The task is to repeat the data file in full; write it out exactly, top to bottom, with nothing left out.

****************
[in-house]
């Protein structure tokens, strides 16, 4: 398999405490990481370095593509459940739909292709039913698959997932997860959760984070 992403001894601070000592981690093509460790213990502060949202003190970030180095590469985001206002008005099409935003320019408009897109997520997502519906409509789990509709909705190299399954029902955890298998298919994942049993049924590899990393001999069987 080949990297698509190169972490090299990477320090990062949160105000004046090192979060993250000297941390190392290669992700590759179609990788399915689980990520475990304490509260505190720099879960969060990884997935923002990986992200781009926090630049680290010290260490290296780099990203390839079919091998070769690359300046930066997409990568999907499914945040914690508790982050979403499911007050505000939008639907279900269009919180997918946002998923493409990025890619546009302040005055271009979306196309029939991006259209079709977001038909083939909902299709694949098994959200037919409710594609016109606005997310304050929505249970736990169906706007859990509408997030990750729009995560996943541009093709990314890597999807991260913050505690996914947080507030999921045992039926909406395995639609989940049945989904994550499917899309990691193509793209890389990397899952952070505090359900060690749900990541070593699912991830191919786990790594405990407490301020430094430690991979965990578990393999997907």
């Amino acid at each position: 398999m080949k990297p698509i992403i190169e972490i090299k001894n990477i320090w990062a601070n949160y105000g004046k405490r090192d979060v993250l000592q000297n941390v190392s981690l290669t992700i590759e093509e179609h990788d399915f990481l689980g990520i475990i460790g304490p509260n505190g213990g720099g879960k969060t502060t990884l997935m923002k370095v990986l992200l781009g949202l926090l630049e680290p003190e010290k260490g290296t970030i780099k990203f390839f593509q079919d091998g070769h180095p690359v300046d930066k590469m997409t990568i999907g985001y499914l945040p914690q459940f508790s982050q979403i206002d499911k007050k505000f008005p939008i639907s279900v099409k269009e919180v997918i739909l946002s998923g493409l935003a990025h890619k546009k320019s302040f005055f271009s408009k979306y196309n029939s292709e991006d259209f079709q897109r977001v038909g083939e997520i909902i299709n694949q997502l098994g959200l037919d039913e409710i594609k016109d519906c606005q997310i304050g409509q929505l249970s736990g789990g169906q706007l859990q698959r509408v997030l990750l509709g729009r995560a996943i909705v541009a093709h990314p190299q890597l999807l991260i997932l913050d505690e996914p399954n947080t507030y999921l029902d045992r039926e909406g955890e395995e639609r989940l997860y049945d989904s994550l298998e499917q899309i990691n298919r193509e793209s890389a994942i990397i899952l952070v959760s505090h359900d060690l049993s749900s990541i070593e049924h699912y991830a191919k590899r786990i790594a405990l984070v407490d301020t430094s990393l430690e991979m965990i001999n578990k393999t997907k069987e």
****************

[in-house]
């Protein structure tokens, strides 16, 4: 398999405490990481370095593509459940739909292709039913698959997932997860959760984070 992403001894601070000592981690093509460790213990502060949202003190970030180095590469985001206002008005099409935003320019408009897109997520997502519906409509789990509709909705190299399954029902955890298998298919994942049993049924590899990393001999069987 080949990297698509190169972490090299990477320090990062949160105000004046090192979060993250000297941390190392290669992700590759179609990788399915689980990520475990304490509260505190720099879960969060990884997935923002990986992200781009926090630049680290010290260490290296780099990203390839079919091998070769690359300046930066997409990568999907499914945040914690508790982050979403499911007050505000939008639907279900269009919180997918946002998923493409990025890619546009302040005055271009979306196309029939991006259209079709977001038909083939909902299709694949098994959200037919409710594609016109606005997310304050929505249970736990169906706007859990509408997030990750729009995560996943541009093709990314890597999807991260913050505690996914947080507030999921045992039926909406395995639609989940049945989904994550499917899309990691193509793209890389990397899952952070505090359900060690749900990541070593699912991830191919786990790594405990407490301020430094430690991979965990578990393999997907």
């Amino acid at each position: 398999m080949k990297p698509i992403i190169e972490i090299k001894n990477i320090w990062a601070n949160y105000g004046k405490r090192d979060v993250l000592q000297n941390v190392s981690l290669t992700i590759e093509e179609h990788d399915f990481l689980g990520i475990i460790g304490p509260n505190g213990g720099g879960k969060t502060t990884l997935m923002k370095v990986l992200l781009g949202l926090l630049e680290p003190e010290k260490g290296t970030i780099k990203f390839f593509q079919d091998g070769h180095p690359v300046d930066k590469m997409t990568i999907g985001y499914l945040p914690q459940f508790s982050q979403i206002d499911k007050k505000f008005p939008i639907s279900v099409k269009e919180v997918i739909l946002s998923g493409l935003a990025h890619k546009k320019s302040f005055f271009s408009k979306y196309n029939s292709e991006d259209f079709q897109r977001v038909g083939e997520i909902i299709n694949q997502l098994g959200l037919d039913e409710i594609k016109d519906c606005q997310i304050g409509q929505l249970s736990g789990g169906q706007l859990q698959r509408v997030l990750l509709g729009r995560a996943i909705v541009a093709h990314p190299q890597l999807l991260i997932l913050d505690e996914p399954n947080t507030y999921l029902d045992r039926e909406g955890e395995e639609r989940l997860y049945d989904s994550l298998e499917q899309i990691n298919r193509e793209s890389a994942i990397i899952l952070v959760s505090h359900d060690l049993s749900s990541i070593e049924h699912y991830a191919k590899r786990i790594a405990l984070v407490d301020t430094s990393l430690e991979m965990i001999n578990k393999t997907k069987e």